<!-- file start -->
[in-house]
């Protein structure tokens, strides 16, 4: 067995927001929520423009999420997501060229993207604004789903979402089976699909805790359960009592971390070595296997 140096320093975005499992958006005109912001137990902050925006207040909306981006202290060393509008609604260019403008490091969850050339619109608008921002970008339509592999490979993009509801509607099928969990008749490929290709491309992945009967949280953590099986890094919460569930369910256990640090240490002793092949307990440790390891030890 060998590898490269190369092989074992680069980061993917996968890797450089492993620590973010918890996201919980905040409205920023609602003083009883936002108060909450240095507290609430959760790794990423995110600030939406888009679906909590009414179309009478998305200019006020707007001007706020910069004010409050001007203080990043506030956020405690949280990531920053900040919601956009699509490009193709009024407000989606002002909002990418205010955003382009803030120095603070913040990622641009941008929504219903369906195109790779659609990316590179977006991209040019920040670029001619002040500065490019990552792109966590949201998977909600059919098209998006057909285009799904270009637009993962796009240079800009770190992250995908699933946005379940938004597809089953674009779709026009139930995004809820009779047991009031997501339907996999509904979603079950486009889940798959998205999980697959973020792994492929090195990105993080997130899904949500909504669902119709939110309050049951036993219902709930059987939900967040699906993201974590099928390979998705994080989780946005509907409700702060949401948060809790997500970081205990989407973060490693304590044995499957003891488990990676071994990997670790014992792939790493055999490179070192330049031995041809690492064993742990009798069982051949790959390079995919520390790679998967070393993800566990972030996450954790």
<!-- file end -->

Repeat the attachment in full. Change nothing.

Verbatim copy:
[in-house]
């Protein structure tokens, strides 16, 4: 067995927001929520423009999420997501060229993207604004789903979402089976699909805790359960009592971390070595296997 140096320093975005499992958006005109912001137990902050925006207040909306981006202290060393509008609604260019403008490091969850050339619109608008921002970008339509592999490979993009509801509607099928969990008749490929290709491309992945009967949280953590099986890094919460569930369910256990640090240490002793092949307990440790390891030890 060998590898490269190369092989074992680069980061993917996968890797450089492993620590973010918890996201919980905040409205920023609602003083009883936002108060909450240095507290609430959760790794990423995110600030939406888009679906909590009414179309009478998305200019006020707007001007706020910069004010409050001007203080990043506030956020405690949280990531920053900040919601956009699509490009193709009024407000989606002002909002990418205010955003382009803030120095603070913040990622641009941008929504219903369906195109790779659609990316590179977006991209040019920040670029001619002040500065490019990552792109966590949201998977909600059919098209998006057909285009799904270009637009993962796009240079800009770190992250995908699933946005379940938004597809089953674009779709026009139930995004809820009779047991009031997501339907996999509904979603079950486009889940798959998205999980697959973020792994492929090195990105993080997130899904949500909504669902119709939110309050049951036993219902709930059987939900967040699906993201974590099928390979998705994080989780946005509907409700702060949401948060809790997500970081205990989407973060490693304590044995499957003891488990990676071994990997670790014992792939790493055999490179070192330049031995041809690492064993742990009798069982051949790959390079995919520390790679998967070393993800566990972030996450954790």